(f) Any sum due to satisfy a lien for freight, charges, or contributions in general average, of       which due notice shall have been given in the manner prescribed by law.

There are several additional details within section 127 that concern the seizure and sale of exceptional items like firearms, drugs, chemicals, agriculture, and alcohol, but, out of fact and commemoration of April 15th, it should be stated that failure to pay appropriate taxes or duties on such products is more often than not the reason for confiscation. 

However, a container doesn’t necessarily need to be taken into custody for it to be classified as abandoned. As viewers of that earlier mentioned A&E program quickly learn, many shipments are legitimately forgotten or lost in transit, but thanks to affordable, cloud-based monitoring solutions, freight forwarders and importing firms now have the ability to oversee, assess and address shipping conditions during container tracking, clearing, and collection processes. After all, no company wants to have its goods auctioned off on cable television.

Next week we’ll look at some publicly epic importing disasters from the past year or so. It should be a post filled with improbability and absurdity. Don’t forget.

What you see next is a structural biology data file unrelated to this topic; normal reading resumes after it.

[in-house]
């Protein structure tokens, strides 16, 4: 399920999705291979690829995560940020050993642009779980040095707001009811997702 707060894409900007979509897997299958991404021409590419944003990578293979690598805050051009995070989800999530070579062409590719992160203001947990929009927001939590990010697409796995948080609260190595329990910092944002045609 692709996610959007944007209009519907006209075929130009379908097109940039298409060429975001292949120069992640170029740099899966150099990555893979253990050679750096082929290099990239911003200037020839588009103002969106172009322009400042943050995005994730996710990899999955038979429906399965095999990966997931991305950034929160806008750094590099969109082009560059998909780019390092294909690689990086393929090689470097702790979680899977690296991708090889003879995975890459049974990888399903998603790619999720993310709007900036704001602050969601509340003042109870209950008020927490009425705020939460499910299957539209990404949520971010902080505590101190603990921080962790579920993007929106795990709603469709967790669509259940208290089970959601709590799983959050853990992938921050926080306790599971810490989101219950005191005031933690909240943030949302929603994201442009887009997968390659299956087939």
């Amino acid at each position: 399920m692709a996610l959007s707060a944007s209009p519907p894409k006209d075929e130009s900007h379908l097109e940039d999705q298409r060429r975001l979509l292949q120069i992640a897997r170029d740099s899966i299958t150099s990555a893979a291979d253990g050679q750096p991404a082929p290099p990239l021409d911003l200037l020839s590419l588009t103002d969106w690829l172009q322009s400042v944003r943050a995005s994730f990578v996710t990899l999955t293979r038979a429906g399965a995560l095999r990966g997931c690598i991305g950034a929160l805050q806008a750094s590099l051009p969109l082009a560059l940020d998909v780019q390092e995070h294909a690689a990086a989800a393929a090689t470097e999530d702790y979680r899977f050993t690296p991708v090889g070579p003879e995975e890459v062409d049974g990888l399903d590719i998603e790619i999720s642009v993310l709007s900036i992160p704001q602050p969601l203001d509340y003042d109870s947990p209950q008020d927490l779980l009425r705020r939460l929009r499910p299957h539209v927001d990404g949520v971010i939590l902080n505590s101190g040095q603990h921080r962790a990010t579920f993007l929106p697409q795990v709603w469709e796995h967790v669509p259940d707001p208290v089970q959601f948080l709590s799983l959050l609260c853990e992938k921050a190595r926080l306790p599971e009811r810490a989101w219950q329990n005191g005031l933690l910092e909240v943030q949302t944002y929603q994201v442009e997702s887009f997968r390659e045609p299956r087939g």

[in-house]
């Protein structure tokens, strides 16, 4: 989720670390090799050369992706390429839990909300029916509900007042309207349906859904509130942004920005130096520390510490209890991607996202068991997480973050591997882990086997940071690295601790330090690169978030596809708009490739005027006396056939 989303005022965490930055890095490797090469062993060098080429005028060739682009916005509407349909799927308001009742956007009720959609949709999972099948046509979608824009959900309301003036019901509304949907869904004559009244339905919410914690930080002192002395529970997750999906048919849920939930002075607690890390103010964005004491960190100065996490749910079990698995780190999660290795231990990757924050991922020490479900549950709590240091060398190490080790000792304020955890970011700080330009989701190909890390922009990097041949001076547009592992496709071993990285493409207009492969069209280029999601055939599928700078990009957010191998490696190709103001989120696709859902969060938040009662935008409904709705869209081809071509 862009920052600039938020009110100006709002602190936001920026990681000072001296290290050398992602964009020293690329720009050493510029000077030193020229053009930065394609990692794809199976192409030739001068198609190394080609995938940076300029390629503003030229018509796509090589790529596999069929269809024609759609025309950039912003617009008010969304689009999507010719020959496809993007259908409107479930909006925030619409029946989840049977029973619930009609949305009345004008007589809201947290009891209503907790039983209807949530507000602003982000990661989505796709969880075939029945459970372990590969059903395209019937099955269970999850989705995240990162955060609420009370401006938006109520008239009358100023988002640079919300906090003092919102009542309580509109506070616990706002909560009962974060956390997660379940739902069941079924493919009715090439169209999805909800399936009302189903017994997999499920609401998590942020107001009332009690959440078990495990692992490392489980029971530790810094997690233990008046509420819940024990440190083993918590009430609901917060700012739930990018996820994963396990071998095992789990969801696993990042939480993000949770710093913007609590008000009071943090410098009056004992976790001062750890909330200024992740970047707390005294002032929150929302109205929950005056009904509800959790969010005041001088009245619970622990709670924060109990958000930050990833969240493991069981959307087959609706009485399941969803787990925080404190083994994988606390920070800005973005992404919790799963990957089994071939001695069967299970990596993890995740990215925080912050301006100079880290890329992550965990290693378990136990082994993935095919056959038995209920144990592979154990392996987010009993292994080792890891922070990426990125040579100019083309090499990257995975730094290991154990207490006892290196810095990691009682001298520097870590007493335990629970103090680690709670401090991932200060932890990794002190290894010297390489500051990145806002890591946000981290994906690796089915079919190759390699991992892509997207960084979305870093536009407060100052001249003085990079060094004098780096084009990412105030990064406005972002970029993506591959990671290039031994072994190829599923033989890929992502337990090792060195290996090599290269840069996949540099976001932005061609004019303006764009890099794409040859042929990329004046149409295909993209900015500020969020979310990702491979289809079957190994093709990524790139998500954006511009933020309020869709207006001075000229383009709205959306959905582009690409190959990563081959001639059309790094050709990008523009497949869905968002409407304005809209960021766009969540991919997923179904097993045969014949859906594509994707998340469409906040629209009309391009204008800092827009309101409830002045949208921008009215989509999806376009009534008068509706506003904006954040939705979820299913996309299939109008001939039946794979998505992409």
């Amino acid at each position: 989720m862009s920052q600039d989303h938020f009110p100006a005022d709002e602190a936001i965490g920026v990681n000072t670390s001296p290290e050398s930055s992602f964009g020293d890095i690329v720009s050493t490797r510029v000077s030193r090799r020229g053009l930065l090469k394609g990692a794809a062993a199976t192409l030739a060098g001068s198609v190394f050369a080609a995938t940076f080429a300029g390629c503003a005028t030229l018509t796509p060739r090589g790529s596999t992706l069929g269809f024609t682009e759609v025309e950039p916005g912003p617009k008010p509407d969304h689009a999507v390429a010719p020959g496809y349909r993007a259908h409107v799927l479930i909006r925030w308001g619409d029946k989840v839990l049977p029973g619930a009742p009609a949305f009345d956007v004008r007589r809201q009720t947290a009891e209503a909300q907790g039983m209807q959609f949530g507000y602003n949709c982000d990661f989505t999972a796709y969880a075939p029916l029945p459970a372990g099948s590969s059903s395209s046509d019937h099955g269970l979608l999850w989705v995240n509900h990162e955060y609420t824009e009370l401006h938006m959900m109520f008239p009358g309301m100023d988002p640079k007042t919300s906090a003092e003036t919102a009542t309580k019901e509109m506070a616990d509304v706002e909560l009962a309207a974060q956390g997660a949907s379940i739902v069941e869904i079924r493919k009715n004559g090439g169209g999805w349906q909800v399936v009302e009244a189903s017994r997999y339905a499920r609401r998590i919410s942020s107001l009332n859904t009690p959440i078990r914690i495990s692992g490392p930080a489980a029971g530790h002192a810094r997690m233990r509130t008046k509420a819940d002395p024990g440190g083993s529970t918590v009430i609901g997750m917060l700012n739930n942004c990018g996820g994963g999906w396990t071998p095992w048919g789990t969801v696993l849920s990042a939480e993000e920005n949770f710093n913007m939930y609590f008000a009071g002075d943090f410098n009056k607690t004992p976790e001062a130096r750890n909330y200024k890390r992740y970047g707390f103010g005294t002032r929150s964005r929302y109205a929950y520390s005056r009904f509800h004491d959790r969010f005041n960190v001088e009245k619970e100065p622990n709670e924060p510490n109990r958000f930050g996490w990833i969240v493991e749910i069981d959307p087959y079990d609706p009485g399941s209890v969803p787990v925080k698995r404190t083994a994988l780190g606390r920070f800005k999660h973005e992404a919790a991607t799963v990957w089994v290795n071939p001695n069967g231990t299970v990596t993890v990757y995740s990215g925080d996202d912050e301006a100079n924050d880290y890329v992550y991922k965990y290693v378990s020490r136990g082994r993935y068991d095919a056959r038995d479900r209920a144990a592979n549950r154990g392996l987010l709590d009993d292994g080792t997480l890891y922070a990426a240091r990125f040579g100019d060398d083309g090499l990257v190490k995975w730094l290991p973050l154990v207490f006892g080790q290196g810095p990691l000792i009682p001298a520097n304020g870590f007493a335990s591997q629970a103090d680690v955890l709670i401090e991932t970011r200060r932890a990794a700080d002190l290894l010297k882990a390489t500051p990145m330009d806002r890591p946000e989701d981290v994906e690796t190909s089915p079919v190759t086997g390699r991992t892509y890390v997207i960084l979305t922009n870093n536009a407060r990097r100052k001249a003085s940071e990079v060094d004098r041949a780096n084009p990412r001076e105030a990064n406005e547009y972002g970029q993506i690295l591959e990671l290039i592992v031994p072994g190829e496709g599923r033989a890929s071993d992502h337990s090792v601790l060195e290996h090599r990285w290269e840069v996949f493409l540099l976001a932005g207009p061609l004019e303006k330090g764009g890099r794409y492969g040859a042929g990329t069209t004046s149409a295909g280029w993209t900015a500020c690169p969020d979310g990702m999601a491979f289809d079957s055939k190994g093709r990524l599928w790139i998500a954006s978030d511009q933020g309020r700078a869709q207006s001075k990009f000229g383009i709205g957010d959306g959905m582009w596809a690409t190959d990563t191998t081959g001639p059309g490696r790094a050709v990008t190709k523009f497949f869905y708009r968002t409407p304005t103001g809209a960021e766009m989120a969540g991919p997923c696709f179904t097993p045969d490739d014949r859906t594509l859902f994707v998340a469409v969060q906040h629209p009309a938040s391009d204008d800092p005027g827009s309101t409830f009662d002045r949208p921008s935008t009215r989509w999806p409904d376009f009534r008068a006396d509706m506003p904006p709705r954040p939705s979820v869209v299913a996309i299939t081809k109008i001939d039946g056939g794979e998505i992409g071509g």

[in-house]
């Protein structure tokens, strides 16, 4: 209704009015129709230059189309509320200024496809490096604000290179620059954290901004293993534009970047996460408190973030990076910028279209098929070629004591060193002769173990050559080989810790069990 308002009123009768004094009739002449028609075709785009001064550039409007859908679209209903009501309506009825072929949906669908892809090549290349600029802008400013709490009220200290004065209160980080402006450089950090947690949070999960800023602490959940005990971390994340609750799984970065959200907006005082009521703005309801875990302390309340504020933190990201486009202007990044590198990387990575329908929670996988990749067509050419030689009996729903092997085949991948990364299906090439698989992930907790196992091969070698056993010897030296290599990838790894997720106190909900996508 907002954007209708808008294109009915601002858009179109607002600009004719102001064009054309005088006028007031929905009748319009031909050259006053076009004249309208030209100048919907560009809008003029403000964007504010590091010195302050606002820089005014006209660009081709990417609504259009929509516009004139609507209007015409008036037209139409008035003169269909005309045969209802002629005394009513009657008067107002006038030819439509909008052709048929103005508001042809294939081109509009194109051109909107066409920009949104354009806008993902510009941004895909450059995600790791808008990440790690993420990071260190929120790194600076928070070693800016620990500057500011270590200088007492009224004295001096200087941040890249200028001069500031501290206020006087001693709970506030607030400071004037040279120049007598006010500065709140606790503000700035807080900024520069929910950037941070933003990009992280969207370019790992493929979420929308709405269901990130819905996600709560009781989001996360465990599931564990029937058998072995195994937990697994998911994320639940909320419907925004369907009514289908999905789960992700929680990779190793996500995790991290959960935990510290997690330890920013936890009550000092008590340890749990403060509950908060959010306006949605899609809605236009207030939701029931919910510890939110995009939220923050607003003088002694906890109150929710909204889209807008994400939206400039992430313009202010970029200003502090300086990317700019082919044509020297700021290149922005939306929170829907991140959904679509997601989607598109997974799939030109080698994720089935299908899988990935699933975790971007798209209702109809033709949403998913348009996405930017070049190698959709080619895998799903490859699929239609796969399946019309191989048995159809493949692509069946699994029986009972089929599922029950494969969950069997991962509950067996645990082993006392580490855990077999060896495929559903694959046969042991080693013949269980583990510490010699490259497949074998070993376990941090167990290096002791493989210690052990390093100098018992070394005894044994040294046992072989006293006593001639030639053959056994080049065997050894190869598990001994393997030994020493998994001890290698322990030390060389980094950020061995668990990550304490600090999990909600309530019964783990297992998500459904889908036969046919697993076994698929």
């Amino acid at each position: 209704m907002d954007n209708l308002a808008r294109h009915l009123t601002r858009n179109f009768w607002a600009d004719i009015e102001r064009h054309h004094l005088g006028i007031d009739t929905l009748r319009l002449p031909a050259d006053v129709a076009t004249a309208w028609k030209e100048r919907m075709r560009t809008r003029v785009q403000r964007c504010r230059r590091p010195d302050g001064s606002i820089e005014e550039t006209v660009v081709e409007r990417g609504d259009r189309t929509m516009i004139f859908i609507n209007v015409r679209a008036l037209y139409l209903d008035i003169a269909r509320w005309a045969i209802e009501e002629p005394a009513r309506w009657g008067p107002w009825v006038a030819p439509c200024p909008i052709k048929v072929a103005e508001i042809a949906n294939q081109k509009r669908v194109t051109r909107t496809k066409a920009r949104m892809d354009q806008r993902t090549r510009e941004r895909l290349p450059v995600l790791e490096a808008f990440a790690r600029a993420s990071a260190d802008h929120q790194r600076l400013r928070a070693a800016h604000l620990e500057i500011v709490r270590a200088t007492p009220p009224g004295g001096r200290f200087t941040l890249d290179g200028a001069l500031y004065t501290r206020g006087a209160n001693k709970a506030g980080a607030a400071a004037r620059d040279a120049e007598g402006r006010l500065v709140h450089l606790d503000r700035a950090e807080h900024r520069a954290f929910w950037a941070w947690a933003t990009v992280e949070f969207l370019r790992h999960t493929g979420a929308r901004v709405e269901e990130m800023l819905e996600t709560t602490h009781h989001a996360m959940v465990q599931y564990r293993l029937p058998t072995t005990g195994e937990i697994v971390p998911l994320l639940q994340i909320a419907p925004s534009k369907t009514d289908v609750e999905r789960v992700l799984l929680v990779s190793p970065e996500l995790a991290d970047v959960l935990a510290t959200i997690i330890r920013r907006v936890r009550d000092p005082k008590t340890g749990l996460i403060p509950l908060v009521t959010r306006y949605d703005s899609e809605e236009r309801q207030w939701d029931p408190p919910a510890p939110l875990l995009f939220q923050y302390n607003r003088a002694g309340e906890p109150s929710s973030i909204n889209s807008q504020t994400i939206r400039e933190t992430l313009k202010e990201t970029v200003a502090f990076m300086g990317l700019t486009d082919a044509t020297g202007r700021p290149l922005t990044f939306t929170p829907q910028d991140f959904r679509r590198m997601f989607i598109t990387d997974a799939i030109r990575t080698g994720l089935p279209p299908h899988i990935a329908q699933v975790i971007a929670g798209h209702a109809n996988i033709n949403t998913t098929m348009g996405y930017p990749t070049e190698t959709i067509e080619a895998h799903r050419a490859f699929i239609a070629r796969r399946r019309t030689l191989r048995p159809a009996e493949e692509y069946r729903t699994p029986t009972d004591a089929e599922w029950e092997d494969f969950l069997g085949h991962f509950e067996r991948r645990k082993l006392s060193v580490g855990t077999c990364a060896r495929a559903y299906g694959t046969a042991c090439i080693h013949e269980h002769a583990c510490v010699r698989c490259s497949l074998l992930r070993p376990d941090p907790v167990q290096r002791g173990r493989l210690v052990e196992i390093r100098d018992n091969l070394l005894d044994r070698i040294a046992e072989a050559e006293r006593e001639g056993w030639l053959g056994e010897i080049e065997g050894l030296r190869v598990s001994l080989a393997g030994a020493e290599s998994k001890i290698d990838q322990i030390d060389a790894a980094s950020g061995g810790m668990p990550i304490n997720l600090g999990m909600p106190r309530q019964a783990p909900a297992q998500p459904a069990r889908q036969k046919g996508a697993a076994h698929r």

Written by:

Chris Monaco, Covert Content Creator

As a man of many achievements, Chris Monaco is Temperature@lert’s newest Covert Content Creator. Hailing from Beverly, MA, Chris is armed with a trifecta of degrees, from a BFA (Maine at Farmington), to an MFA (Lesley University), all the way up to his most recent achievement; the coveted MBA from Suffolk University. Outside of his academic travels, Chris has added many international stamps to his passport, including: Seoul, Korea and Prague, Czech Republic, wherein Chris taught English as a Second Language to dozens of international students. His hobbies include writing, skiing, traveling, reading, and the world of politics. His personal claims to fame include two cross-country car trips through the U.S. and a summer’s worth of courageously guiding whitewater rafting trips. Chris’ ideal temperature is 112°F, the optimal temperature for a crisp shave.

Chris Monaco Temperature@lert